By now, you probably understand the huge impact social media is having on the world today.

For millions of Americans, social media is a prevalent part of their personal and professional lives. And many small businesses are learning to expertly leverage social media as an effective marketing tool.

But this raises a tricky question.

How do you manage personal and business communications to prevent social media problems?

As a business owner, you want your team members to be social media cheerleaders for your company’s brand. That’s important. But the combination of business and personal posts often collide in the social space, creating a minefield of potential social media problems.

Job applicants have been warned time and time again about the potential risks of having negative content floating around the web. But now, businesses of all sizes are faced with a similar risk caused by an employee’s personal conduct via social media. Not only can casual comments cause embarrassment and/or damage your brand, but the potential for litigation exists as well.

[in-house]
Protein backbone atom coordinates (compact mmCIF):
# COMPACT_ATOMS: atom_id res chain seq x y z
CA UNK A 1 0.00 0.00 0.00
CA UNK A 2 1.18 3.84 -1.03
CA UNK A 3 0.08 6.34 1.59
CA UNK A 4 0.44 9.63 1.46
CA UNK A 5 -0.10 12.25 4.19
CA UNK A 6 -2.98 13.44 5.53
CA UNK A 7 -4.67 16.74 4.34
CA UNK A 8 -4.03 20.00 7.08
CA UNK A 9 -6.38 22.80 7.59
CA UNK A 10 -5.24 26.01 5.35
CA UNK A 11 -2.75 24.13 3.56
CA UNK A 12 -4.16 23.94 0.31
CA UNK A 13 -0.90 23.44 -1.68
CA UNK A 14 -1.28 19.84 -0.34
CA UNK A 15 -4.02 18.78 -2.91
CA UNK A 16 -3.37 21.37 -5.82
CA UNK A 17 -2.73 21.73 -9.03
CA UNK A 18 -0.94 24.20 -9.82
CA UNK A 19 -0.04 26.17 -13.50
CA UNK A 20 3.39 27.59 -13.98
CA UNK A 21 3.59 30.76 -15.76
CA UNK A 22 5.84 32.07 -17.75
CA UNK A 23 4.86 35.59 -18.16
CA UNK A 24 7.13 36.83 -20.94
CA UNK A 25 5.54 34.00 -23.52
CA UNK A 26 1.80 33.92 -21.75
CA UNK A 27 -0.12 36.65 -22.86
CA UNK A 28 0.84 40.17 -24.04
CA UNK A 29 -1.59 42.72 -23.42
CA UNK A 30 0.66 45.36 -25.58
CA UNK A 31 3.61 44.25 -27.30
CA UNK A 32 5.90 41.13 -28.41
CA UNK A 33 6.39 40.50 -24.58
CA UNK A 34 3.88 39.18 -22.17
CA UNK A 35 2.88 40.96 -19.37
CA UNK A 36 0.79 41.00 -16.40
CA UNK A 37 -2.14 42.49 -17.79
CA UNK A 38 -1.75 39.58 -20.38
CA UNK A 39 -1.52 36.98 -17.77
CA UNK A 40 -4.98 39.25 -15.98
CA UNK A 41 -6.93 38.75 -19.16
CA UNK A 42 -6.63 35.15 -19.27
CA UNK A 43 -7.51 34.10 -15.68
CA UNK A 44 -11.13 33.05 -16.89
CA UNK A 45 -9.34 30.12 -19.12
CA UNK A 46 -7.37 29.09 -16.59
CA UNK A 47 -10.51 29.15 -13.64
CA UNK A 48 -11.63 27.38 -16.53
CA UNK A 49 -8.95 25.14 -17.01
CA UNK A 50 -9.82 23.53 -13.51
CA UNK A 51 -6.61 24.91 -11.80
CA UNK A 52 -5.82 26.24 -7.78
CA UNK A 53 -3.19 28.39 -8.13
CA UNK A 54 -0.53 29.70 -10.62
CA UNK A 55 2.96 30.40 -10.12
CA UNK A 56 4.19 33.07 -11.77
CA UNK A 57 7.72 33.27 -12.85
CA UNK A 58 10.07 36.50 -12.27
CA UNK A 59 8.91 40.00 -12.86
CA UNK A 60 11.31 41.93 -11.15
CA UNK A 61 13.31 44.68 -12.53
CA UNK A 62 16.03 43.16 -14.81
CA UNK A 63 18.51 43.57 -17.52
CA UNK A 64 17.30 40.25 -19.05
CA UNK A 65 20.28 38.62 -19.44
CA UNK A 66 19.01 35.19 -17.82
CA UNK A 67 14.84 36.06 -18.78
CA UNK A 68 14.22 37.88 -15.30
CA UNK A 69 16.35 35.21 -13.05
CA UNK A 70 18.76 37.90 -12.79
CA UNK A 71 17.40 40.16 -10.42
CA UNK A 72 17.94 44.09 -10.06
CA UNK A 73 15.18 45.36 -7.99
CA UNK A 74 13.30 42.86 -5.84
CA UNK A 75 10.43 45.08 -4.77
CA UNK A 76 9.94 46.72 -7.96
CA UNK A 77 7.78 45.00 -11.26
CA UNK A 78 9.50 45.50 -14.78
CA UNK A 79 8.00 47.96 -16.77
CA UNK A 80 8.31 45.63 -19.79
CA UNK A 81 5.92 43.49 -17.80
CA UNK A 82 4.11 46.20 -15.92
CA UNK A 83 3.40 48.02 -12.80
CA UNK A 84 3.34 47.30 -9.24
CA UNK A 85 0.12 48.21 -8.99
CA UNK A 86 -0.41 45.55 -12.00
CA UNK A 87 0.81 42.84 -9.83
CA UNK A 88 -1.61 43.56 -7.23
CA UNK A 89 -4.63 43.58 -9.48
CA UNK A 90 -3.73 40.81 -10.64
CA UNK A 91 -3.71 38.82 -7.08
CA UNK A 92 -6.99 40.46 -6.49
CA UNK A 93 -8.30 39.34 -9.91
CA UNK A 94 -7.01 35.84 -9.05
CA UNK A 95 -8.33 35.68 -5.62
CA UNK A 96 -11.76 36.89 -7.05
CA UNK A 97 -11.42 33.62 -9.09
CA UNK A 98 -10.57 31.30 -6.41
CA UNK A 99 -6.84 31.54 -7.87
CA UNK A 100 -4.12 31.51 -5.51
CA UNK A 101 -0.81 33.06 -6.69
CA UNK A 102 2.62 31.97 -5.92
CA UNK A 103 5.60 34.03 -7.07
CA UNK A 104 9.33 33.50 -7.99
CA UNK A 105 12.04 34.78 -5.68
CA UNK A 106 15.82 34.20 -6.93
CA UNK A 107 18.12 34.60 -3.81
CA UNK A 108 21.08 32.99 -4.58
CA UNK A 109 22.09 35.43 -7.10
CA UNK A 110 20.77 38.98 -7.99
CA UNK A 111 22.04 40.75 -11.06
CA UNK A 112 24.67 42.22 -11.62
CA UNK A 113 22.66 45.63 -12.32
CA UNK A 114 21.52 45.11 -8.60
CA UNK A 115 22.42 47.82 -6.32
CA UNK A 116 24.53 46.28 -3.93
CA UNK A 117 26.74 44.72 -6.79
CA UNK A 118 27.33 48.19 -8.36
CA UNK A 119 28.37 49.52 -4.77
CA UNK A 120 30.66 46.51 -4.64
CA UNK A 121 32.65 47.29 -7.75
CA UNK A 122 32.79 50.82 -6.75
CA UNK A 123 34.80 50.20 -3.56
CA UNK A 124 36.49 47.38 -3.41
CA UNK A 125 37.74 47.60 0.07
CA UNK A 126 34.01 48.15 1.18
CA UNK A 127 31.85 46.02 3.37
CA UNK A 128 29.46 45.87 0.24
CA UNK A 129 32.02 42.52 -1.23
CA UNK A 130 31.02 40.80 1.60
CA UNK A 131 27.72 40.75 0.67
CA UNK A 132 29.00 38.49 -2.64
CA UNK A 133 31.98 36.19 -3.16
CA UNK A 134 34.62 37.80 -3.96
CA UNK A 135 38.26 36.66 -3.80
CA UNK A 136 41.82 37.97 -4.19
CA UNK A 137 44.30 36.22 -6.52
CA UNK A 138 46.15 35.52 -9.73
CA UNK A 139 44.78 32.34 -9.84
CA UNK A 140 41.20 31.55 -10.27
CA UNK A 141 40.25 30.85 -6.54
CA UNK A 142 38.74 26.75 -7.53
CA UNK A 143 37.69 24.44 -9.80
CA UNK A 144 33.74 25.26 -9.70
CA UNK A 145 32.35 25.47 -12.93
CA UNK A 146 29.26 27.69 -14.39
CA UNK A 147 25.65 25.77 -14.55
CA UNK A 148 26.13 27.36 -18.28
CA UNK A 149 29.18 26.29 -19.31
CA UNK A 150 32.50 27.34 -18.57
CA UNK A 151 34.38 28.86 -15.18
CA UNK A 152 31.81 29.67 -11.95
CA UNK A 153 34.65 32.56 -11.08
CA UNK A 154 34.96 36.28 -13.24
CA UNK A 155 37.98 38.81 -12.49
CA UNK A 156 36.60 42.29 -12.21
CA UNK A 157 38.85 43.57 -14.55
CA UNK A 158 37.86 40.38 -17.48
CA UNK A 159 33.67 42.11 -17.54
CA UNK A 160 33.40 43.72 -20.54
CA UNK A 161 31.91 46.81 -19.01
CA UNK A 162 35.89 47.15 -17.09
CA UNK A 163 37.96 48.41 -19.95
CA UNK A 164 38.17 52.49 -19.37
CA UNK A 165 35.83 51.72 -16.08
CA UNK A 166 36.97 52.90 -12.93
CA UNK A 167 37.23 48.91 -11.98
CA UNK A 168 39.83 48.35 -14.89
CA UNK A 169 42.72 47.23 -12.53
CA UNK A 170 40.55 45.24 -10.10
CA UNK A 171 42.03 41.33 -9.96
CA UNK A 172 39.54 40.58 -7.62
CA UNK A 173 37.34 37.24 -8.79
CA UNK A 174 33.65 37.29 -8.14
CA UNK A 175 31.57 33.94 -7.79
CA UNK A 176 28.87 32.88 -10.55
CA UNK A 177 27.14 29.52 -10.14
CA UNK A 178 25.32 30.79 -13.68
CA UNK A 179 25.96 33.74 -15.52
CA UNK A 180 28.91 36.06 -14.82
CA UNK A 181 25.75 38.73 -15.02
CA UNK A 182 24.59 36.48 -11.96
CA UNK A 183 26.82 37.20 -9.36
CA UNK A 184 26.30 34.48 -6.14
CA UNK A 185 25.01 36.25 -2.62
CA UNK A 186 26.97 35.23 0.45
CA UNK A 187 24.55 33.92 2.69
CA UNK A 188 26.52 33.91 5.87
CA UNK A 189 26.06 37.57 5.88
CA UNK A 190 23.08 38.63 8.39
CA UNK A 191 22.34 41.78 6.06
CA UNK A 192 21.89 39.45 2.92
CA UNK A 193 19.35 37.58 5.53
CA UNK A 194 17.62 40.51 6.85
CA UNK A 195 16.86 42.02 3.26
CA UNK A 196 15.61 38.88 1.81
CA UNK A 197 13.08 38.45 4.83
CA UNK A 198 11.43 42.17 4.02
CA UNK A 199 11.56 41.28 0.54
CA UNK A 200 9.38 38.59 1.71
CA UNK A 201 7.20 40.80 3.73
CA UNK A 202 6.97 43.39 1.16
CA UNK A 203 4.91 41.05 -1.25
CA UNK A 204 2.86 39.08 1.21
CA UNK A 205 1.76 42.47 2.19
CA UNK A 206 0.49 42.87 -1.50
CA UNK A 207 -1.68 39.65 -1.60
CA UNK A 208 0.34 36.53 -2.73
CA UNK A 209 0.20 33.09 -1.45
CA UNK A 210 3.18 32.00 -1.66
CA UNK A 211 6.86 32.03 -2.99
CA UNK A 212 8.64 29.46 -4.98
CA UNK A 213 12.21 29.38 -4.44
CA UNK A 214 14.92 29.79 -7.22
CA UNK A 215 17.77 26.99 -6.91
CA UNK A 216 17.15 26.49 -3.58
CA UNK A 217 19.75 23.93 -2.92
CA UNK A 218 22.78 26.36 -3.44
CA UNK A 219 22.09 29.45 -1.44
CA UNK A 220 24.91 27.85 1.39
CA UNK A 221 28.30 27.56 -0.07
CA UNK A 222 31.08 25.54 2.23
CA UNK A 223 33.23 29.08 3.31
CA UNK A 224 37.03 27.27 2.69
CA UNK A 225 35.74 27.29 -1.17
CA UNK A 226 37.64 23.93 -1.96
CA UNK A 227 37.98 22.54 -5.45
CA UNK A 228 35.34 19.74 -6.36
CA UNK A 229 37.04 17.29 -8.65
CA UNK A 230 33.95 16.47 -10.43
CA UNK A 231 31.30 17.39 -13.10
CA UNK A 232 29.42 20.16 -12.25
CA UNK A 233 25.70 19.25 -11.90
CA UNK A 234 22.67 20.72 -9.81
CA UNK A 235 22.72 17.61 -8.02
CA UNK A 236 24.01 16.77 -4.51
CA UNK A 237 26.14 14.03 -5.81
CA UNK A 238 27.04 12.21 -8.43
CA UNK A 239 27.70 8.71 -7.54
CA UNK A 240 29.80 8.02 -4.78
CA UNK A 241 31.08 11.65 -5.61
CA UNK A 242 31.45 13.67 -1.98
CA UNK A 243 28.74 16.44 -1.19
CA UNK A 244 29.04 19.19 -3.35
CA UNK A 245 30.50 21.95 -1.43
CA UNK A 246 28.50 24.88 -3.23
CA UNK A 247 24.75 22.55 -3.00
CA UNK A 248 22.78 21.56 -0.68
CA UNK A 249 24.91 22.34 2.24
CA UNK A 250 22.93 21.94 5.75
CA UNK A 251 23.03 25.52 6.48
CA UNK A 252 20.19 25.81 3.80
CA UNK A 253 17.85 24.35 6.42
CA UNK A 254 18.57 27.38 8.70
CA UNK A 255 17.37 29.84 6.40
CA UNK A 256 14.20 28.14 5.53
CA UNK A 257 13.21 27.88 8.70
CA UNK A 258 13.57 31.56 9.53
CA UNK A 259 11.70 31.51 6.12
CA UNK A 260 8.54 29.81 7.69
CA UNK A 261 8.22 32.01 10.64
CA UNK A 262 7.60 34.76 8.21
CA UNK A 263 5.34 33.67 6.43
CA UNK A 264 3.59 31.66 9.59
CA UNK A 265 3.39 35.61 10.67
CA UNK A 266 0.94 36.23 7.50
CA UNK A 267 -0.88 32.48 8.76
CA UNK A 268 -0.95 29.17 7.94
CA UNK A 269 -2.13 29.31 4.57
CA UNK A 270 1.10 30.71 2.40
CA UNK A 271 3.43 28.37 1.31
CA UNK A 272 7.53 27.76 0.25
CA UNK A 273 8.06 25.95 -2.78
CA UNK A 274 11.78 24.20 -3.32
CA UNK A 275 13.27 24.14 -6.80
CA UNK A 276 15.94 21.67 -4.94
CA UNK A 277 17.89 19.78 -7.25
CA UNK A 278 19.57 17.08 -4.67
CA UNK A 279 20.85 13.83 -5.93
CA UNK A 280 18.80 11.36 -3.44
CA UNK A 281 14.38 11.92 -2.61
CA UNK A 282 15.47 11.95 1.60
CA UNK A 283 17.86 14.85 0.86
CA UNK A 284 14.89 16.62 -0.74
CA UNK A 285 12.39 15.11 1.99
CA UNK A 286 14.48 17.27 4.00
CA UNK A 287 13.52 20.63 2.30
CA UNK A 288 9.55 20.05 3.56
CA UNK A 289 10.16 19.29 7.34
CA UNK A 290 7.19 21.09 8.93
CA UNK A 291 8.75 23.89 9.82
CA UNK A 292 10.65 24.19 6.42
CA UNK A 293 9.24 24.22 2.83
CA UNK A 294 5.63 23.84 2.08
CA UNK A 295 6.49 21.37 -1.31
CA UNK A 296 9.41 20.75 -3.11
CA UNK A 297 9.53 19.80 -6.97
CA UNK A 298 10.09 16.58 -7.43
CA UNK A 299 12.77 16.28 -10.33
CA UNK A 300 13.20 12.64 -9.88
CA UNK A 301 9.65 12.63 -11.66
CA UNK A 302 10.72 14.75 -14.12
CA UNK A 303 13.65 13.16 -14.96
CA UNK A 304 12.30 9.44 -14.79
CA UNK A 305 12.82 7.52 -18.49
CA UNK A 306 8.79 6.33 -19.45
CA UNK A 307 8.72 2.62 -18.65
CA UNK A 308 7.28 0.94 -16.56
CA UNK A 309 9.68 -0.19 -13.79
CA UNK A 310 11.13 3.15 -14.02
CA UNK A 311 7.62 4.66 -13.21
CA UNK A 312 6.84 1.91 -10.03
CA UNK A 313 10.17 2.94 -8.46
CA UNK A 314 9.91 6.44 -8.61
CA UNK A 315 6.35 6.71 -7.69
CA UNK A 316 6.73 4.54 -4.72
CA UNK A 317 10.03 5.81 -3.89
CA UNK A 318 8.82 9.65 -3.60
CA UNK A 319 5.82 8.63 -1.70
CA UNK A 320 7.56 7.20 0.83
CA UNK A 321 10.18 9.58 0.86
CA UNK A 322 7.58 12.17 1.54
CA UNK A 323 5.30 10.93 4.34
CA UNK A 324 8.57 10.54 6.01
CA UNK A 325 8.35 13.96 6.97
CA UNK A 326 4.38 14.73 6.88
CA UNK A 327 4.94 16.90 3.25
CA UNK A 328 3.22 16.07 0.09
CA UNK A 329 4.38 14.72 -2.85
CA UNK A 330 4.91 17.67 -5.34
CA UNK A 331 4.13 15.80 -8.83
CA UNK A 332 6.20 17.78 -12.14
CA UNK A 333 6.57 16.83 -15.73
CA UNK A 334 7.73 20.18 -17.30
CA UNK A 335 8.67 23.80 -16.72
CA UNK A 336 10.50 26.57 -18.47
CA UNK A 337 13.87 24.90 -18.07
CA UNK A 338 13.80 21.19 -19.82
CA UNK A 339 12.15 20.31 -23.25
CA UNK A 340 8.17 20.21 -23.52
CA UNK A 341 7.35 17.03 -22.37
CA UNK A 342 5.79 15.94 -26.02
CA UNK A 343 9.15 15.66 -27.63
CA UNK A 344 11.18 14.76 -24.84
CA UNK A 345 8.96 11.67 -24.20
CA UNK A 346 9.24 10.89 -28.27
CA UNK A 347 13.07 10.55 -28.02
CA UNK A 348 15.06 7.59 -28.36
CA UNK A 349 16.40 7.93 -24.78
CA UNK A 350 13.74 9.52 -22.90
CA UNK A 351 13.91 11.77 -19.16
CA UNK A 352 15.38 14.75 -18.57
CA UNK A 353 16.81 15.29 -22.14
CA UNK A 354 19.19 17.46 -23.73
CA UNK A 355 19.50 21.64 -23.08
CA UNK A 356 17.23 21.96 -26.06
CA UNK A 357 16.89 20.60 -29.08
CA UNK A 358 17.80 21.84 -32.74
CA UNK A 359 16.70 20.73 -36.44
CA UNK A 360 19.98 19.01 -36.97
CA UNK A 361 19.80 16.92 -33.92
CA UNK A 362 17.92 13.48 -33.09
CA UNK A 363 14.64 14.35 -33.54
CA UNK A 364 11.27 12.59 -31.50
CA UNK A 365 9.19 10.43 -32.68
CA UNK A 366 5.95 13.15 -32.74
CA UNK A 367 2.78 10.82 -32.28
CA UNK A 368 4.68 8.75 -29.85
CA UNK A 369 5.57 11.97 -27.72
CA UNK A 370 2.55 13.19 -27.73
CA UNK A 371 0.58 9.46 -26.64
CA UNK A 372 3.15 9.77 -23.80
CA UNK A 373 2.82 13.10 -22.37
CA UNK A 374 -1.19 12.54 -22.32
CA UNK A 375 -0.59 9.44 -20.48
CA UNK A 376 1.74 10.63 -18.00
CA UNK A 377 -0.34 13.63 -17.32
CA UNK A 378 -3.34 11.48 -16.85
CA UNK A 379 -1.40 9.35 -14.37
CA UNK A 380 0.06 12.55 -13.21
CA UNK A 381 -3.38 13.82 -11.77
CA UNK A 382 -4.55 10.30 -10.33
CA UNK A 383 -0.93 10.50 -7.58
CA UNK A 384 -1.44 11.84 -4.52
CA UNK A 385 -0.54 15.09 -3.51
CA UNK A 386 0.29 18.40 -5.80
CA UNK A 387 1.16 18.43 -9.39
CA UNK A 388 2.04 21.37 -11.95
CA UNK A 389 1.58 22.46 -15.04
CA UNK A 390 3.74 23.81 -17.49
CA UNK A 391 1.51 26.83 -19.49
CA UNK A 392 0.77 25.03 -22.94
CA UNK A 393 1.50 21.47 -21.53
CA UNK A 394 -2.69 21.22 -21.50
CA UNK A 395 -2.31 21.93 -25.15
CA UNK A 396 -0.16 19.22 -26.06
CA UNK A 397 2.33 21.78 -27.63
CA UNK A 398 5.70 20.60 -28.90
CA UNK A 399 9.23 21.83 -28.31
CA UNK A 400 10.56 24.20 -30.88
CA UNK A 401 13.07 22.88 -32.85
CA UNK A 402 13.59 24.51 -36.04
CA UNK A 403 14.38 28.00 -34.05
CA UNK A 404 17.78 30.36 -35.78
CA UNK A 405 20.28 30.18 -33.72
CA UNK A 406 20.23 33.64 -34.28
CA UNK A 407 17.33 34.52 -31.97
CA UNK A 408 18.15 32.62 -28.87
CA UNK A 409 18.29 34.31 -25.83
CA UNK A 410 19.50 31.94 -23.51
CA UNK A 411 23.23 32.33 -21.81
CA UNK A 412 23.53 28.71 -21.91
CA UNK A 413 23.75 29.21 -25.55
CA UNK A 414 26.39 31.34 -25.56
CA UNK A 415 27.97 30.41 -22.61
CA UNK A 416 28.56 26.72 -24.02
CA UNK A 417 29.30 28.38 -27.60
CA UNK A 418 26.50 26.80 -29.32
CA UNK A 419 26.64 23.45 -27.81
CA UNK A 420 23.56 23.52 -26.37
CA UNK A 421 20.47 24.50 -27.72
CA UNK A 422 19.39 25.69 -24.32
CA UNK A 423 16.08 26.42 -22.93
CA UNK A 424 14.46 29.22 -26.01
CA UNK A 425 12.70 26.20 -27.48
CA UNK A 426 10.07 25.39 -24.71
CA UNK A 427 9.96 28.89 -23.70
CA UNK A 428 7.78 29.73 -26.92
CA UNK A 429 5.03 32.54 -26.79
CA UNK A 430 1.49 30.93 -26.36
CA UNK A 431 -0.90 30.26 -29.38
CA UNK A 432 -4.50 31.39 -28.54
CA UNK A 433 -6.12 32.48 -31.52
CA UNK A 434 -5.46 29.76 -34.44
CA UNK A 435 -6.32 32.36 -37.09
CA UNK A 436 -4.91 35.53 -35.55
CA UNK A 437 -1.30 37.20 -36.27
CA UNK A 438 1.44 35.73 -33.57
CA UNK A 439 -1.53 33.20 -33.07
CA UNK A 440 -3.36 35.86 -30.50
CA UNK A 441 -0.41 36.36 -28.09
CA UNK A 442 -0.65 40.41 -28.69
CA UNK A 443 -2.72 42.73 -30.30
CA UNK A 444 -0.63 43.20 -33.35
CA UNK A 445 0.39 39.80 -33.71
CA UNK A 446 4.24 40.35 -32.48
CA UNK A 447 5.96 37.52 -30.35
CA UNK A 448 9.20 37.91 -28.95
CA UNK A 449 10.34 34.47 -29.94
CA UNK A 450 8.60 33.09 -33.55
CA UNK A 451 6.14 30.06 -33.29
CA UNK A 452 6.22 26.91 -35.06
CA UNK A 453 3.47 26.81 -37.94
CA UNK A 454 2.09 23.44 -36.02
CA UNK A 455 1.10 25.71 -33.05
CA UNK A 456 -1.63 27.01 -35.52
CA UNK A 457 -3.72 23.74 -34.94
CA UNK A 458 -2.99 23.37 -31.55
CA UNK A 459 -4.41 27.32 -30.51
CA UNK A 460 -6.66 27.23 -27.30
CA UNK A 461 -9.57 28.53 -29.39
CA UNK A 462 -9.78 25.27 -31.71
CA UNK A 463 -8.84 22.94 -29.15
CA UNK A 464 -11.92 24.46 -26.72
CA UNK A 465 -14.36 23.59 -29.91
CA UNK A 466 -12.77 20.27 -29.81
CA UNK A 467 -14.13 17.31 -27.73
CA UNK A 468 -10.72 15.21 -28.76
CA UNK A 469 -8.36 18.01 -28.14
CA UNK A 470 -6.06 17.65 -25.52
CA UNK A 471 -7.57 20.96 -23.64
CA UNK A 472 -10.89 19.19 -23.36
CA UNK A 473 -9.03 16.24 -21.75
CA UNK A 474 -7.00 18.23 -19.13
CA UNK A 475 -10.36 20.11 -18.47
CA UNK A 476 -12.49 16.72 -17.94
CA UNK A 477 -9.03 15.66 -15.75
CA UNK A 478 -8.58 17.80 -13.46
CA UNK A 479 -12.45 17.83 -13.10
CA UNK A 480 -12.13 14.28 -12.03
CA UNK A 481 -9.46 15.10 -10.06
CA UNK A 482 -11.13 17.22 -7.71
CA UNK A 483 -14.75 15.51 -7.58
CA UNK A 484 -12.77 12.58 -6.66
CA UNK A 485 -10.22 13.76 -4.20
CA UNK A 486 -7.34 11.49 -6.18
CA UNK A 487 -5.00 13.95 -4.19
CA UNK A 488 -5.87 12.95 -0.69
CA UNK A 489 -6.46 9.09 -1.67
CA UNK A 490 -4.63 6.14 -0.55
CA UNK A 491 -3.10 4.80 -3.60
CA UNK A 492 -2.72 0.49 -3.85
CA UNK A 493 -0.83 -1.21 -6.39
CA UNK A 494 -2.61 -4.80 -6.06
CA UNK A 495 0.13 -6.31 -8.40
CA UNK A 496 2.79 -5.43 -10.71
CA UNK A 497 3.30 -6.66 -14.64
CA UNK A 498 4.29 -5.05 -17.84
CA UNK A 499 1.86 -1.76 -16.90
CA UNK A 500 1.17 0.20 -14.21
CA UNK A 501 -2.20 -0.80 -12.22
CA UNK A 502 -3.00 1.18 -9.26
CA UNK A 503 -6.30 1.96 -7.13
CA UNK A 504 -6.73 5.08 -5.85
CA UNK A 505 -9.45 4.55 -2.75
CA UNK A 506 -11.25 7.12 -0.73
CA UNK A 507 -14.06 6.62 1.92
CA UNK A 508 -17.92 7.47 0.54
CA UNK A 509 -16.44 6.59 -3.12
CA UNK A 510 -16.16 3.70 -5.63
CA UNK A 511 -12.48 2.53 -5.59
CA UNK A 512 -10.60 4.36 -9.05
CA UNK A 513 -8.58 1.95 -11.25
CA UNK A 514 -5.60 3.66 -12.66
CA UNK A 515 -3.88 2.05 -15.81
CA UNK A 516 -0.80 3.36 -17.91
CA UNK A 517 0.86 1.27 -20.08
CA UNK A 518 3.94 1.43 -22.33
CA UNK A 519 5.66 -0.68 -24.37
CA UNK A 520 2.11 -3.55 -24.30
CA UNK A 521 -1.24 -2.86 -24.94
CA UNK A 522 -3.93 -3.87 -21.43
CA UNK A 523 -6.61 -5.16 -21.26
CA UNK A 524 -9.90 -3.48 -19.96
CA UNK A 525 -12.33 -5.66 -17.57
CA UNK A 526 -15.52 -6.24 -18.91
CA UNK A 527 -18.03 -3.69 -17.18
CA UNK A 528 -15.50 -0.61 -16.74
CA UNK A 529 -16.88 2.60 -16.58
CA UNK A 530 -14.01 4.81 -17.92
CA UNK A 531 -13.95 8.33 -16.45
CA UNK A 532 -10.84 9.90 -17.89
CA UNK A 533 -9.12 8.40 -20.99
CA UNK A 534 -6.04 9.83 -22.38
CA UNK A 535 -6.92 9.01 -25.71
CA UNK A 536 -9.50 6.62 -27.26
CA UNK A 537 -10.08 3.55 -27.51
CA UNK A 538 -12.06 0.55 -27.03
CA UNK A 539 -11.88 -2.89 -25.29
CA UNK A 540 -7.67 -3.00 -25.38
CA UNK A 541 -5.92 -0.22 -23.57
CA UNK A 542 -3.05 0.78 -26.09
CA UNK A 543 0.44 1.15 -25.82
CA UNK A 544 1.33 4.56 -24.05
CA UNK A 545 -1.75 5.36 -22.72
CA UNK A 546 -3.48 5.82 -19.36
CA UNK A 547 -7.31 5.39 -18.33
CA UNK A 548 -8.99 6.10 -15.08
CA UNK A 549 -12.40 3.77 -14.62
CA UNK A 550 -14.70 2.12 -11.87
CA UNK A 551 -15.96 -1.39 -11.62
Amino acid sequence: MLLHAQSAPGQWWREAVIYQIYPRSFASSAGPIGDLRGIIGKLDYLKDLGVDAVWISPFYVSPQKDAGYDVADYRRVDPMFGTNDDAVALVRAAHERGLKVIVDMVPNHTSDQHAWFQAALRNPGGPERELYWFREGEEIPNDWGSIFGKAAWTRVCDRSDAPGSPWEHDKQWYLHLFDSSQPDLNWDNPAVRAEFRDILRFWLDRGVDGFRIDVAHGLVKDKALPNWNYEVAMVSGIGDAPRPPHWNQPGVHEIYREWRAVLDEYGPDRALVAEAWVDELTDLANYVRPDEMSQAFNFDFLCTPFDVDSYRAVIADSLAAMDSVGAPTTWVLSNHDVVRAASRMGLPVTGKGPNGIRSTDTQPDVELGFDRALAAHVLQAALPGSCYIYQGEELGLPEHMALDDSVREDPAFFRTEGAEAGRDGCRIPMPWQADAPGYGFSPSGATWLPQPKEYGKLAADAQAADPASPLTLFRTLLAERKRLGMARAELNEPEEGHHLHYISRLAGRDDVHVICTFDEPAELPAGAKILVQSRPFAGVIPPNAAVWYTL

Taming an unruly beast

Social media provides a platform whereby employees can share all types of information that might be clearly forbidden in the office. For example, they can bad-mouth a client or divulge confidential information. Sexual harassment claims can easily arise from one employee stalking or making lewd comments about a co-worker. What if one of your employees bad-mouthed your business operations on his or her social media profile? Whether or not the comment was true, it could put your business in jeopardy.

While it is impossible to prevent all social media problems from arising, it’s important to create a social media policy for your team and make sure it is communicated clearly. For starters, everyone on your team, whether an employee or independent contractor, should know not to say anything about your business, customers, competitors or employees that they wouldn’t want plastered on a billboard or on the front page of the New York Times. Additionally, it is important that your team members don’t post comments that are not in sync with your company’s core values.

Social media should be an important part of your small business marketing mix, but you need to monitor it and establish policies for appropriate use.

Need help creating a social media policy? Check out the SBA’s website.

What is your social media policy? Share your tips with me below.

About the Author: Susan Solovic is THE Small Business Expert. Sign up for Susan’s Success Tips Newsletter and get your free copy of “Smart Marketing Strategies for Small Biz” ebook.